The weeks that have passed since the Union Budget have led to an interesting shift in political discourse about the economy. The government is now being portrayed as bravely reformist. To what extent should this rhetorical adjustment give us hope for a new era of reforms?
The first and important point to note is that there is much in the fine print of the Budget that is, indeed, worth celebrating and a step forward. The promise of a roadmap for privatisation
of non-“essential” public sector
units is, in spite of the serial disinvestment failures of the past years, a major step forward. The government has after all now committed in Parliament to a path of privatisation, and can be held to account.
The virtues of honesty and transparency are also being earned. In spite of the fact that this Budget was forced to declare a fiscal deficit for the ongoing year of 9.5 per cent of gross domestic product (GDP), and also that the future path of the fiscal deficit would be extremely gentle — giving it six years to reach 4.5 per cent of GDP, not even the legally mandated target of 3 per cent — it has, nevertheless, not spooked the bond markets. We can debate about why this is the case. There is a negative reason, namely that it has instructed the Reserve Bank of India (RBI) to ensure through direct and indirect purchases that yields do not go out of control. This is another reminder that the RBI should no longer serve as the debt management office of the government, since that forces it to identify itself too closely with the goals and aims of fiscal policy. But there is a positive reason too. For the first time since before the last financial crisis, the numbers in the Budget can be seen as being broadly trustworthy. Not all off-Budget borrowing and contingent liabilities have been included in the fiscal deficit numbers, but just bringing the Food Corporation of India above the line is a sufficiently big step forward towards normalcy as to wipe out many past sins when it comes to data obfuscation. Markets and ratings agencies have thus held off from excessively stringent criticism of the magnitude of the government borrowing programme, reasoning that at least we know now approximately what size it will be.
Others have praised the government — and, indeed, it has praised itself — for its decision on how to spend much of this extra borrowing. The government has doubled down on its decision to prioritise capital formation by the public sector.
Now the fact is that this strategy has not so far paid off for the government, in spite of it having been in every Budget for the past few years. Private sector investment remains subdued. The fact is that reality is bearing out basic economic theory: Public spending and deficits are crowding out private investment.
Illustration: Ajay Mohanty
The government’s own fresh answer to the problem of private investment may not work out, but is at least worth trying. It is relying on, first, a revival in the banking sector with the construction of a bad bank; second, incentivising private capital flows into frontier sectors and infrastructure through regulatory changes and the creation of a new blended finance development institution; and third, through “asset monetisation” of existing state resources.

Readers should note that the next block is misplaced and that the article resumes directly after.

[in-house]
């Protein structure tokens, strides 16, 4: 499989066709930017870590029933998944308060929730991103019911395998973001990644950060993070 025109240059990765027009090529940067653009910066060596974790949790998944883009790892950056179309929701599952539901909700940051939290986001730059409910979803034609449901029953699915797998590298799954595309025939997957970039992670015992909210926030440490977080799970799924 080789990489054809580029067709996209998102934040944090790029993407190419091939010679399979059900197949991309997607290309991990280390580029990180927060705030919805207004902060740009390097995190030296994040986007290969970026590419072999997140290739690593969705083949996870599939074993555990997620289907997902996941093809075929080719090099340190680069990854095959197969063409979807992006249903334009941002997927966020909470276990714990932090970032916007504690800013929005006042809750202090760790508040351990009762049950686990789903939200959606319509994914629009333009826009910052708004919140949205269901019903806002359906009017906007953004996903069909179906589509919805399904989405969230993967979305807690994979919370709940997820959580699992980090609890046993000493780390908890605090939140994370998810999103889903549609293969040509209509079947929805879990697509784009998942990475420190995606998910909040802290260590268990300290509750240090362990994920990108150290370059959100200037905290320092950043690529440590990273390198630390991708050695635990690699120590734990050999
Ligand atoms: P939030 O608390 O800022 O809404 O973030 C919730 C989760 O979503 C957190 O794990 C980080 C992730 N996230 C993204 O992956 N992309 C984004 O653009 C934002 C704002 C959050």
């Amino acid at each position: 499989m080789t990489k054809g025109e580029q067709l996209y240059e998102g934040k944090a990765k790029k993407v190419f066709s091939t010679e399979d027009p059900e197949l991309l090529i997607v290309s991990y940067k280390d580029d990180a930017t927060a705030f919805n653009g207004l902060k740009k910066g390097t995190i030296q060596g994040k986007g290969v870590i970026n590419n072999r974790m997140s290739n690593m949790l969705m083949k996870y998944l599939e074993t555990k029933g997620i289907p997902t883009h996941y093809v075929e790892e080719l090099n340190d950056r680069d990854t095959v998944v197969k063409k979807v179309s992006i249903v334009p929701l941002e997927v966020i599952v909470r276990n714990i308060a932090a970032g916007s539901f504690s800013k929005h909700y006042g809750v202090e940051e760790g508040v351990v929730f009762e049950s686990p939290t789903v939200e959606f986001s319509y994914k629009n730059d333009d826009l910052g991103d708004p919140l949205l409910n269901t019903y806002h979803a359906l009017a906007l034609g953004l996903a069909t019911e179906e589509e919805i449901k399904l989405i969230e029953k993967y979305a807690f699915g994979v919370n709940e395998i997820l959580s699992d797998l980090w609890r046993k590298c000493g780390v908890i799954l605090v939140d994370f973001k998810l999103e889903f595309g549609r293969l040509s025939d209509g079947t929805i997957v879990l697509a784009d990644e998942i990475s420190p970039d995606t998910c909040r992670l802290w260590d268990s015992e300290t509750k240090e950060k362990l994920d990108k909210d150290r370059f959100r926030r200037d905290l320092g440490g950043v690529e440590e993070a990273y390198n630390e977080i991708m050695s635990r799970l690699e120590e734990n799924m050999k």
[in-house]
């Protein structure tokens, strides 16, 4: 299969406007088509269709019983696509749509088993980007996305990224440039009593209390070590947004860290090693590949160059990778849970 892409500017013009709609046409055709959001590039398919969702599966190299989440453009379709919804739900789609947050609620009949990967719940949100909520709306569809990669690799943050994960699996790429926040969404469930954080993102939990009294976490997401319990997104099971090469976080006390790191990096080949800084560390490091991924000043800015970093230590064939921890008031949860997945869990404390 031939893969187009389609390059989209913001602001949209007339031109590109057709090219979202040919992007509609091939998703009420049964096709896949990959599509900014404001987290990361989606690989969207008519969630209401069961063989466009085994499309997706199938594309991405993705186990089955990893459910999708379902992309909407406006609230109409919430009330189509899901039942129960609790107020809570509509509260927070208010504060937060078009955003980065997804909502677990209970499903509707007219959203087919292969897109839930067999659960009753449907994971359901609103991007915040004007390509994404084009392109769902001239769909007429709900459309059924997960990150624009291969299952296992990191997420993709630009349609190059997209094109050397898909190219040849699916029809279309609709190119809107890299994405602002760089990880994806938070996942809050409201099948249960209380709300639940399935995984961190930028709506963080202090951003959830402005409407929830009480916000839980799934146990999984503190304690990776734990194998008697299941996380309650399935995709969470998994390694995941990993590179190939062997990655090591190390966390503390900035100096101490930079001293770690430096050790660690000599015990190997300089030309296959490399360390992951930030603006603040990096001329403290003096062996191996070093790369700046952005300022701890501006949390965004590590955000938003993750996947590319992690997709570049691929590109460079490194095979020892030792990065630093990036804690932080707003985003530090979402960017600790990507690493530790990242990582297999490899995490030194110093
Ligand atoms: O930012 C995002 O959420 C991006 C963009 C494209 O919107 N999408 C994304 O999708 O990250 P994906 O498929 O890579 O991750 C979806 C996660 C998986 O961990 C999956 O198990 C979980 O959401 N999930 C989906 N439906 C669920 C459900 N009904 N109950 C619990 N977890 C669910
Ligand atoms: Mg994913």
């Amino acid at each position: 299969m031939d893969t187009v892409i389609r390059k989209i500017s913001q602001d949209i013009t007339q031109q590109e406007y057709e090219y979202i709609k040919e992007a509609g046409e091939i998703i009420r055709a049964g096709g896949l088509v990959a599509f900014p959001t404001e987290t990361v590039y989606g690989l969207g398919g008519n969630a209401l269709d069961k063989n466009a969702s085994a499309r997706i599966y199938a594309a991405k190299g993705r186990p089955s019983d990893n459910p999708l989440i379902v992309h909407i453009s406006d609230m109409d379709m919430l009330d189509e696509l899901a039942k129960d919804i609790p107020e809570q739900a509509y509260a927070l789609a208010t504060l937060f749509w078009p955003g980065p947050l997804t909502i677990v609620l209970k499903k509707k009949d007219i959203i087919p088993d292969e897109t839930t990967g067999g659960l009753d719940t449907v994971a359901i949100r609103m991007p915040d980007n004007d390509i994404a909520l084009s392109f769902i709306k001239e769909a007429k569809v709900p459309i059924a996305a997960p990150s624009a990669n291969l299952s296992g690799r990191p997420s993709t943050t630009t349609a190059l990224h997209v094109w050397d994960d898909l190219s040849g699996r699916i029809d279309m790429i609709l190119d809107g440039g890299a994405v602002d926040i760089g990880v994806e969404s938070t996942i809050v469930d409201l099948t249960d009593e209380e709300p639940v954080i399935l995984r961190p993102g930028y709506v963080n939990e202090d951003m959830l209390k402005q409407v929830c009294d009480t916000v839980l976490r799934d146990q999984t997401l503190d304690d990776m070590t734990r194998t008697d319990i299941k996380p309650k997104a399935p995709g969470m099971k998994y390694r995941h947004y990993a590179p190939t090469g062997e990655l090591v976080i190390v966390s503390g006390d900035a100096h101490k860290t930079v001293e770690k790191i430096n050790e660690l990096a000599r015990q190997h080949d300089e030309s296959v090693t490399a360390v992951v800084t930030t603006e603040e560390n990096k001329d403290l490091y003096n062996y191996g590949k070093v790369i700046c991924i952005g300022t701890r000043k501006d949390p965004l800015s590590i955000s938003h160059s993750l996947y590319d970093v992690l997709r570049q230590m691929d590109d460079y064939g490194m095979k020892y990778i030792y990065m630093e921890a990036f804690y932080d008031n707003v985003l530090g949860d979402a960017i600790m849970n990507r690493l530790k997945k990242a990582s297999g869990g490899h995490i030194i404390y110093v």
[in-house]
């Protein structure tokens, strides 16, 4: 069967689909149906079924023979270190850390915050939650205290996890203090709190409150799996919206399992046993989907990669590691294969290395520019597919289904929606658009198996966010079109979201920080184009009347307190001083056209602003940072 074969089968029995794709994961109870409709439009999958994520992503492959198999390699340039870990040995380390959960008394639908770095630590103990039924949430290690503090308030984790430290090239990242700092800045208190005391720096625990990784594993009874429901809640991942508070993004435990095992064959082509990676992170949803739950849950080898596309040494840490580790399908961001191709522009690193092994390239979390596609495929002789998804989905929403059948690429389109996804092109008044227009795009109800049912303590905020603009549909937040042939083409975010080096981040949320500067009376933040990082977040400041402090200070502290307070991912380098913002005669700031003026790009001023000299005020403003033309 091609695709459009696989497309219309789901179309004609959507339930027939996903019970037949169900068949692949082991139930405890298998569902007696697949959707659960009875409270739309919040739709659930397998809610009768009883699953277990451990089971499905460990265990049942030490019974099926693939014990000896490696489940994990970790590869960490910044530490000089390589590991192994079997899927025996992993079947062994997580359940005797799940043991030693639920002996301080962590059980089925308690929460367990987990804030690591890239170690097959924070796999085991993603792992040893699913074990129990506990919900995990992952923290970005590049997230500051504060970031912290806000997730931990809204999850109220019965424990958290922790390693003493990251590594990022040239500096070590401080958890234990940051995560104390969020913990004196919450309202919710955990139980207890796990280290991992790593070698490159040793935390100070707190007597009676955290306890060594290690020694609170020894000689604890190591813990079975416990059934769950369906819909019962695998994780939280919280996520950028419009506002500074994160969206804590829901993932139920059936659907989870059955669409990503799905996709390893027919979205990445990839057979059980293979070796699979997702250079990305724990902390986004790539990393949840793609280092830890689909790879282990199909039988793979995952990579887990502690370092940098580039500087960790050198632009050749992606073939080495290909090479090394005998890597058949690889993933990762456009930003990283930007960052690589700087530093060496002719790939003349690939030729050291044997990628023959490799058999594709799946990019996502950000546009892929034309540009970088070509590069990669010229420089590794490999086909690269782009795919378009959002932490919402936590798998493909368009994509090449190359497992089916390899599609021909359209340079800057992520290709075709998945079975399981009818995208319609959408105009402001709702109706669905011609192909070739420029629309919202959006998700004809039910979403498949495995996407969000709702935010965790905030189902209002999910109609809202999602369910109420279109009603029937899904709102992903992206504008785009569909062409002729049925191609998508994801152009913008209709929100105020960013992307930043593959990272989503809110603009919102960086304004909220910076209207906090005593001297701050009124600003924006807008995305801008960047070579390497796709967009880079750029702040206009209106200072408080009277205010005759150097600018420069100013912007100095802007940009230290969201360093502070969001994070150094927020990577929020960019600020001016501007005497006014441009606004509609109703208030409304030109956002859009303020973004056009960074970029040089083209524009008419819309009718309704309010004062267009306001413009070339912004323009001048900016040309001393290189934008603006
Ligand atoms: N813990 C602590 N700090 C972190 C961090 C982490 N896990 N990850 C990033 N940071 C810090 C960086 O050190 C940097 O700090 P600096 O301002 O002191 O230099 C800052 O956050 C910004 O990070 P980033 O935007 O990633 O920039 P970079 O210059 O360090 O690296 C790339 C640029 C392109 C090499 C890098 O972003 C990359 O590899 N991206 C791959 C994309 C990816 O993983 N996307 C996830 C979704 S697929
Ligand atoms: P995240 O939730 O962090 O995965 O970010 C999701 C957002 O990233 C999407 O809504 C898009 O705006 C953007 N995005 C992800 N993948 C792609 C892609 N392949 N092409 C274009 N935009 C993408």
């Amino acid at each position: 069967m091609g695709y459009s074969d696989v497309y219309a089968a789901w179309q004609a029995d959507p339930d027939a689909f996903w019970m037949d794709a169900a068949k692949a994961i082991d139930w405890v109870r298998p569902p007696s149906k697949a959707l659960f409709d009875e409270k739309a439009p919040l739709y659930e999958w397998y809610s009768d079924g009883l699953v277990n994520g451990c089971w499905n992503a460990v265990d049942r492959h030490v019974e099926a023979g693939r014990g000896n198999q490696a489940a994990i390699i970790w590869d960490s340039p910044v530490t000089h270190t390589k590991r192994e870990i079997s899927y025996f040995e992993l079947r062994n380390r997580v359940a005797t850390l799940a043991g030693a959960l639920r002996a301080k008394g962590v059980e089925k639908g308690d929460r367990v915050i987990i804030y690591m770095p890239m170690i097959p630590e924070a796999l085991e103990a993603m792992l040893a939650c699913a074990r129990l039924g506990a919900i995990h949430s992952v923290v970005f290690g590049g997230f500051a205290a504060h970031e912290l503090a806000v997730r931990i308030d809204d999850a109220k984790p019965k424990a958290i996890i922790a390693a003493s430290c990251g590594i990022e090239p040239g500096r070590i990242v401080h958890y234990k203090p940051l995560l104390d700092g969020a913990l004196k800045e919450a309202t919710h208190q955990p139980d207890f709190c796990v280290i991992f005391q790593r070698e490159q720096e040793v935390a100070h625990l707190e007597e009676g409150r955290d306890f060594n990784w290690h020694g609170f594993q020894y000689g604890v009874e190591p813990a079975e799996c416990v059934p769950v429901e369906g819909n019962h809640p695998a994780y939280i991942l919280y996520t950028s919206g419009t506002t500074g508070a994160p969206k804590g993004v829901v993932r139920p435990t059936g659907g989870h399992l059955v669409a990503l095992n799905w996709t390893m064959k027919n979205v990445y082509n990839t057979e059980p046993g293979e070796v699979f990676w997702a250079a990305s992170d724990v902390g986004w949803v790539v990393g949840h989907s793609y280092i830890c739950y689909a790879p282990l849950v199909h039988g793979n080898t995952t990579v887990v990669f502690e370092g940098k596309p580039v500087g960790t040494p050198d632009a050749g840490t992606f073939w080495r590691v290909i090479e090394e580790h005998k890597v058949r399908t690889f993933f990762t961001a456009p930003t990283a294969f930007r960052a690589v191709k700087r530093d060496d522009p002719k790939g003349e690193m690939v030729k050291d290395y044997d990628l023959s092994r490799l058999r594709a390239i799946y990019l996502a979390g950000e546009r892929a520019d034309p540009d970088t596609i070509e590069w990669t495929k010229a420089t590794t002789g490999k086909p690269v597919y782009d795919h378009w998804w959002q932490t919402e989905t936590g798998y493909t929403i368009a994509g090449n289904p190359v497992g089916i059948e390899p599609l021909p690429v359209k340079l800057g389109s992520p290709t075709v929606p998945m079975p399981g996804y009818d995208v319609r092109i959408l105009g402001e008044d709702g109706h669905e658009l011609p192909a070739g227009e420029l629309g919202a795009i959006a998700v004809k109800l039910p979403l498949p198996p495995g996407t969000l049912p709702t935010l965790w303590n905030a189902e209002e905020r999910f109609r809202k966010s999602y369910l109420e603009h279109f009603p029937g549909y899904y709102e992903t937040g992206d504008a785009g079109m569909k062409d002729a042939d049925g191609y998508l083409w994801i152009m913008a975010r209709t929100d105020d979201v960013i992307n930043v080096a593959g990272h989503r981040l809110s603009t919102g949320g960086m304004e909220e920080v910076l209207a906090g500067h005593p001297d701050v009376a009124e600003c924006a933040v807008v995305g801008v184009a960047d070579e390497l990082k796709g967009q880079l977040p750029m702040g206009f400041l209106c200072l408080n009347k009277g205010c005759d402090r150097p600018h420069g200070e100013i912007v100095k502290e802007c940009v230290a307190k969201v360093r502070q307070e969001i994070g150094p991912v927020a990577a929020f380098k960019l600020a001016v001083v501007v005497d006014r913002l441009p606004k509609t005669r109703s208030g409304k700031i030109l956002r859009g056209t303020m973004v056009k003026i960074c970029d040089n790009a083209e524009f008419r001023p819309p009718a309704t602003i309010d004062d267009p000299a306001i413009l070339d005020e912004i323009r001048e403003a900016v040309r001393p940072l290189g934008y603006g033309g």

All these strategies are risky and painfully dependent on how they are implemented — which is not this bureaucrat-dominated government’s strong suit. A bad bank will run up against the same concerns about haircuts that have prevented state-run banks from solving the non-performing asset problem for themselves. A development finance institution is a much better idea, one worth trying — indeed, one that this writer has argued for on several occasions. But if it becomes subject to bureaucratic capture and the Central Vigilance Commission/Central Information Commission/Central Bureau of Investigation complex — in other words, if it is less than completely professional — it will not work as hoped either. And finally, asset monetisation is a short-cut around real privatisation, and as a mechanism for infrastructure finance depends too greatly on good sense in the government as well as on politicians, avoiding the temptation to build white elephants like high-speed rail.
The nature of the government’s big bet is thus making itself clear. It hopes to gain a few years’ grace from the capital markets and ratings agencies, during which it will borrow frantically to fund infrastructure. It hopes that this infrastructure will thus, in turn, lead to enhanced private sector investment, funded by freed-up domestic capital or new international fund flows. Growth will then return to the economy, which will swell the denominator of the debt-to-GDP
ratio, and send it back downwards towards reasonable levels.
For the sad truth is that the debt-to-GDP
ratio will shoot up close to 90 per cent in the coming year, and the fiscal deficit glide path does not promise to reduce it substantially any time soon. A recent report from the Institute of International Finance argues that “wider deficits than originally planned” can be managed in that they will retain stability in the debt-to-GDP
ratio — it won’t explode, but it won’t come down to recent manageable levels, either. But such a high, Latin American, level of debt-to-GDP will, it points out, allows “for barely any manoeuvre room under future shocks”. In other words, we had better pray that no “taper tantrum” hits us any time soon, the way it did in 2013 after Pranab Mukherjee’s failure to manage the deficit in the early 2010s.
If the government’s bet pays off, this will be remembered as a visionary Budget, comparable to the best of its predecessors. If the bet does not, then I fear this Budget will be put in a bucket with Pranab Mukherjee’s worst endeavours, as destabilising the macro-economy sufficiently to expose India to threats of a crisis. Let’s hope for India’s sake the bet works out.